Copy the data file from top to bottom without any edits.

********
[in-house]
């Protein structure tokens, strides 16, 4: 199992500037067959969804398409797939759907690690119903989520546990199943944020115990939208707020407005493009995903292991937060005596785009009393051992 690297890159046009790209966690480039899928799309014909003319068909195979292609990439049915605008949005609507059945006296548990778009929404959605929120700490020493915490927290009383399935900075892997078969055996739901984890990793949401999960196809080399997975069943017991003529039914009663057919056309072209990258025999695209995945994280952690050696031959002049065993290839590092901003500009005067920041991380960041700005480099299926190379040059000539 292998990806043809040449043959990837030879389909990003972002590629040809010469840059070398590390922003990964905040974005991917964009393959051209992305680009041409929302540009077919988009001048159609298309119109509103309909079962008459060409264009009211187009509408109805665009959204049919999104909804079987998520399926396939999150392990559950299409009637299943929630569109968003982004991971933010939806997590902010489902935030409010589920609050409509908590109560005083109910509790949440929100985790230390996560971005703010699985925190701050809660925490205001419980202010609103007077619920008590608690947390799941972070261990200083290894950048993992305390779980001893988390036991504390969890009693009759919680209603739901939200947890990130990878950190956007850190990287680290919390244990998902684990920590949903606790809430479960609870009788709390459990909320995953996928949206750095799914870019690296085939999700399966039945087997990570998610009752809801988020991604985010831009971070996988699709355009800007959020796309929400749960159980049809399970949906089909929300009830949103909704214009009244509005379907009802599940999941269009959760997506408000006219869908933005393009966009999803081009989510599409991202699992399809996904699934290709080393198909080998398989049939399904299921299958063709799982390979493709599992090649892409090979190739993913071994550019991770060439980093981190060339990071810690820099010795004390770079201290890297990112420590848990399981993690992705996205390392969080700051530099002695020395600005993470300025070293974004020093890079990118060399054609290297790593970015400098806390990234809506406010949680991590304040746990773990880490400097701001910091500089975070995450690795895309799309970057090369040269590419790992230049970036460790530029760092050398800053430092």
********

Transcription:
[in-house]
């Protein structure tokens, strides 16, 4: 199992500037067959969804398409797939759907690690119903989520546990199943944020115990939208707020407005493009995903292991937060005596785009009393051992 690297890159046009790209966690480039899928799309014909003319068909195979292609990439049915605008949005609507059945006296548990778009929404959605929120700490020493915490927290009383399935900075892997078969055996739901984890990793949401999960196809080399997975069943017991003529039914009663057919056309072209990258025999695209995945994280952690050696031959002049065993290839590092901003500009005067920041991380960041700005480099299926190379040059000539 292998990806043809040449043959990837030879389909990003972002590629040809010469840059070398590390922003990964905040974005991917964009393959051209992305680009041409929302540009077919988009001048159609298309119109509103309909079962008459060409264009009211187009509408109805665009959204049919999104909804079987998520399926396939999150392990559950299409009637299943929630569109968003982004991971933010939806997590902010489902935030409010589920609050409509908590109560005083109910509790949440929100985790230390996560971005703010699985925190701050809660925490205001419980202010609103007077619920008590608690947390799941972070261990200083290894950048993992305390779980001893988390036991504390969890009693009759919680209603739901939200947890990130990878950190956007850190990287680290919390244990998902684990920590949903606790809430479960609870009788709390459990909320995953996928949206750095799914870019690296085939999700399966039945087997990570998610009752809801988020991604985010831009971070996988699709355009800007959020796309929400749960159980049809399970949906089909929300009830949103909704214009009244509005379907009802599940999941269009959760997506408000006219869908933005393009966009999803081009989510599409991202699992399809996904699934290709080393198909080998398989049939399904299921299958063709799982390979493709599992090649892409090979190739993913071994550019991770060439980093981190060339990071810690820099010795004390770079201290890297990112420590848990399981993690992705996205390392969080700051530099002695020395600005993470300025070293974004020093890079990118060399054609290297790593970015400098806390990234809506406010949680991590304040746990773990880490400097701001910091500089975070995450690795895309799309970057090369040269590419790992230049970036460790530029760092050398800053430092």